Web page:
Apart from not having the ability to write about films every week, I don’t know if I have enough to say for a post dedicated to the film. So here are a few thoughts on films I’ve been watching in the cinema lately, with more to come (at some point).
State of Play
Although I am British, I never saw the original television mini-series, so I came to this completely fresh. It is a well-made thriller, with a crusading journalist (Russell Crowe with silly long hair and a messy car and desk, apparently requirements for a job in newspapers) helping his former room-mate, Ben Affleck (they are obviously not the same age), who is now a senator whose aide has died while Affleck is heading an investigation into a suspect company with government connections and it leaks that he was having an affair with the aide, despite being married to Robin Wright Penn. It is updated by having a journalist who does the newspaper blog (Rachel McAdams) becoming part of the investigation, and Helen Mirren does her normal accent even though it is set in Washington, DC. There are nice turns from Jason Bateman and Jeff Daniels, in addition to all the leads turning in good performances, and Kevin Macdonald handles everything with aplomb, confirming his move to mainstream cinema after the documentaries and The Last King of Scotland. The only thing that disrupts the flow is the presence of Brennan Brown in a small role – British audiences are so used to his role as the Hollywood Producer in the Orange mobile phone cinema adverts that you expect him to sell you video messaging in the middle of the film.
I Love You, Man
Because I have what is effectively a season ticket to a cinema chain, I try to watch a film in the cinema every week. Times and availabilities of films can affect my choices, which is why I ended up seeing this. It had got okay reviews, and I like Paul Rudd, but I rarely see comedies in the cinema – humour is very subjective, and trying to make everybody happy with jokes is not going to work. It was a similar feeling here – I could tell when the jokes arrived but I didn’t guffaw, and neither did most of the audience. The story was a little different – a man (Paul Rudd) who doesn’t have what the Yanks determine as a ‘best male friend’ (although he has always got on well with females), and therefore no option for best man when he proposes to his girlfriend, meaning he has to find someone to fit the position. After ‘man dates’ that go awry, he finds Sydney (Jason Segel), with whom they bond over the music of Rush, and Rudd spends more time with his new mate than his fiancée, thus providing the film with some sort of dramatic plot device. There are some chuckles here and there, and a surprising number of faces you know (Jaime Pressley, Jon Favreau [who is looking big], JK Simmons, Jane Curtin), but it’s not a film that merits going to the cinema to see it. There are no huge laughs, no big moments, and the story feels forced – Segel’s character is a cipher who just exists for the sake of being in the movie and allowing Rudd to have his story arc. Not awful but not great.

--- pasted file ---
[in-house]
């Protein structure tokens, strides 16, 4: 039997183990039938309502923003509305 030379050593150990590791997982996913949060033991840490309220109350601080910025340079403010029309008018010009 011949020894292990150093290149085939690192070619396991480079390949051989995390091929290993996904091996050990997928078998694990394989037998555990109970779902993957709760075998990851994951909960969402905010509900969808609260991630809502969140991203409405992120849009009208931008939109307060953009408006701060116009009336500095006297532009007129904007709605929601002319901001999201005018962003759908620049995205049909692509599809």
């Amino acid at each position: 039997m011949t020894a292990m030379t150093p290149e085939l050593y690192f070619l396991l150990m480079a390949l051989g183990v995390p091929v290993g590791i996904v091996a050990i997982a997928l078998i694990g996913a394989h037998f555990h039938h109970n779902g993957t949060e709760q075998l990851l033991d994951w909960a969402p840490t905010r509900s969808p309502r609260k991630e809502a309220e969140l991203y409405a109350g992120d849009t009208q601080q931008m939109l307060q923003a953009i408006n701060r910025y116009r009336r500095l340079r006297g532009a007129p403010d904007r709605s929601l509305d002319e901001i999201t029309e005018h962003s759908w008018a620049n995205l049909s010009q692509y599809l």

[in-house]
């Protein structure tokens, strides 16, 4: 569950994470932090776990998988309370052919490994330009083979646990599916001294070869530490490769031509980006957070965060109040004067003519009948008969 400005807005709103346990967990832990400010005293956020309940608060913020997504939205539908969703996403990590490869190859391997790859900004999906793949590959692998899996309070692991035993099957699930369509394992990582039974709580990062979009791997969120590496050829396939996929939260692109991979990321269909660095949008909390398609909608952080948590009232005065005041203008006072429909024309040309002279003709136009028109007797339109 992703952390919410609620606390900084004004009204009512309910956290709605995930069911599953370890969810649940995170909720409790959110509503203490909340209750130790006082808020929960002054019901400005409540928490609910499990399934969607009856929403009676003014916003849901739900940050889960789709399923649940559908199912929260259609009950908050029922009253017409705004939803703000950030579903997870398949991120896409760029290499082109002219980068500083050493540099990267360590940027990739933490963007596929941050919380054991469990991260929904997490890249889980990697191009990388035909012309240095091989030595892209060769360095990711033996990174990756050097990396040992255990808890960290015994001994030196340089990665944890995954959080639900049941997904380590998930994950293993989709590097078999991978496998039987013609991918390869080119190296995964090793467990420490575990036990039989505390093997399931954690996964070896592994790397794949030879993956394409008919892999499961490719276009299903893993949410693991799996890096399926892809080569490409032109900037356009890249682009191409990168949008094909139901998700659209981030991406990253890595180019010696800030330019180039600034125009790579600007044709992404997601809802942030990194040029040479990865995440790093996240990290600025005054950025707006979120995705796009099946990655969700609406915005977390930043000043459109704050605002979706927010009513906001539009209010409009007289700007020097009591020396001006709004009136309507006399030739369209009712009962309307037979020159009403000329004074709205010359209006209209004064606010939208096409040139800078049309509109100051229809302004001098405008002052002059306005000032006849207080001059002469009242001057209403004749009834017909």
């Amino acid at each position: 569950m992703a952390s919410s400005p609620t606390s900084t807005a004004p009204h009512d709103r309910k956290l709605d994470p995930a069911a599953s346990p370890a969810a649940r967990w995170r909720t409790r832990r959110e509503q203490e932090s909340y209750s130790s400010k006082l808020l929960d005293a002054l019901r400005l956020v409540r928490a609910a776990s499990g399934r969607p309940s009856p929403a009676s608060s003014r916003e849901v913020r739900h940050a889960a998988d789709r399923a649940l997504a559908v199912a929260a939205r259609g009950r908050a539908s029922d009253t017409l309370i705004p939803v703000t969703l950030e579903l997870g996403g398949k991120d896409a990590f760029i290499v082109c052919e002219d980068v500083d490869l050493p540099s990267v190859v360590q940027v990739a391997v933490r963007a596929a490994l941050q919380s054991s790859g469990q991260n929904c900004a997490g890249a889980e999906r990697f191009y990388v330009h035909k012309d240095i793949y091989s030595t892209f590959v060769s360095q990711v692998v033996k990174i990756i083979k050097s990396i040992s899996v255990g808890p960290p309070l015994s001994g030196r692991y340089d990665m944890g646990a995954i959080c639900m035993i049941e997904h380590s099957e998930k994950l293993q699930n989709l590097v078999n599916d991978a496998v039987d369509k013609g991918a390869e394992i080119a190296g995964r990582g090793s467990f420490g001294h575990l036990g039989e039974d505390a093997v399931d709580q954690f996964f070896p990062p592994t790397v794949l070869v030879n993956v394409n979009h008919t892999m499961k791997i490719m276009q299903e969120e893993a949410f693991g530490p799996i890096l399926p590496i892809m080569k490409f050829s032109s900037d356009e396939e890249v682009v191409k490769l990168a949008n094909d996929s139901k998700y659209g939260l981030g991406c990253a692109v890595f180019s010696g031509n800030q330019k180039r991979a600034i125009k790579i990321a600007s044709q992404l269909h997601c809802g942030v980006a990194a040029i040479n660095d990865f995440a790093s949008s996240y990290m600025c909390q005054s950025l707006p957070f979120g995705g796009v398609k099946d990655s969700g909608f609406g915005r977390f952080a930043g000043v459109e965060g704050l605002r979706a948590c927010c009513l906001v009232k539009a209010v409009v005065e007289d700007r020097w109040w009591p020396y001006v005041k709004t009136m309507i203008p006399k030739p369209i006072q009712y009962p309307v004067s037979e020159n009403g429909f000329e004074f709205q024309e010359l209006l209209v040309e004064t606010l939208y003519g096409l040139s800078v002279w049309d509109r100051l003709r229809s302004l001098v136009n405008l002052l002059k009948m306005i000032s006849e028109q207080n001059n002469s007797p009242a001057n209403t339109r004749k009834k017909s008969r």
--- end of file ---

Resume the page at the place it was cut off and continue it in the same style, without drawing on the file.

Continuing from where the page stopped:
In addition to the excuse for I Love You, Man (re: unlimited ticket), this article [LINK] where Shane Black lays down the rules for a good action film is also to blame for me seeing this in the cinema: it is worded in such a way that it makes you think there is a connection between Black and the film. There is not. This is a real throwback to 1980s action flicks, which uses the tropes from such films as Die Hard (ordinary cop has to battle criminal mastermind using one crime to disguise a heist), Die Hard With A Vengeance (criminal mastermind has a personal grudge against cop) and Speed (cop is constantly running around to criminal’s plan – the cop in this film even wears a similar ensemble to Keanu in Speed, with a white t-shirt under an open shirt and dockers). The Die Hard connection is apt because it is directed by Renny Harlin, who directed the lesser Die Hard 2: Die Harder (but he also directed a Shane Black film, The Long Kiss Goodnight, so we can forgive his poor resume), and he throws the camera around and blows things up in a workman-like fashion. The ‘star’ of the film is John Cena – a WWE wrestler who, his backers at WWE hope, is going to be the next Dwayne Johnson. He is not. His acting range includes the screwed-face of anger all the way to showing emotion by closing his eyes and tilting his head downwards. Not for him the charisma of The Rock. The freakiest thing about him is the size of his hands – they’re enormous. When he holds his girlfriend’s head in his hands to kiss her, they are bigger than her head. It’s made worse by the fact that he has to spend a lot of the film with a mobile phone in his hand – it just highlights the great big flappy enormity of his mitts, making it look like he’s holding a child’s toy. The rest of him is big, too – there’s no getting over the fact that he looks like a wrestler. Actually, his facial features had me disconcerted for a while before it hit me, halfway through the film: he looks like a steroid-pumped version of Matt Damon, particularly in The Bourne Identity, with the cropped hair; if you inflated Damon’s head and bone structure, you would have Cena. It’s bizarre. As for the film, it’s pretty mindless nonsense, with an insanely detailed plan from the villain to cover up his even more complicated scheme to rob stuff – you are given an idiotic short-cut as to the level of his planning genius when he identifies the winning moves in a chess game he walks past in the street with one glance before explaining it to the players. I felt sorry for the actress playing his girlfriend, who is kept hostage throughout the film as the impetus for our protagonist to jump through hoops, and it looks like the filmmakers felt the same way because they give her some ‘tough chick’ stuff at the very end of the film – for some reason, she can fly a helicopter, which is key to the villain’s plan. However, as she helps her man take down the crim, she says some of the most stupid things imaginable when you are flying a helicopter as your boyfriend fights your kidnapper in the back, and doesn’t seem to realise that the reason where headphones with communicators in helicopters is because they can’t hear what you are saying due to the noise of the enormous rotors above them. A very silly film that I’m slightly embarrassed to admit I saw on the big screen.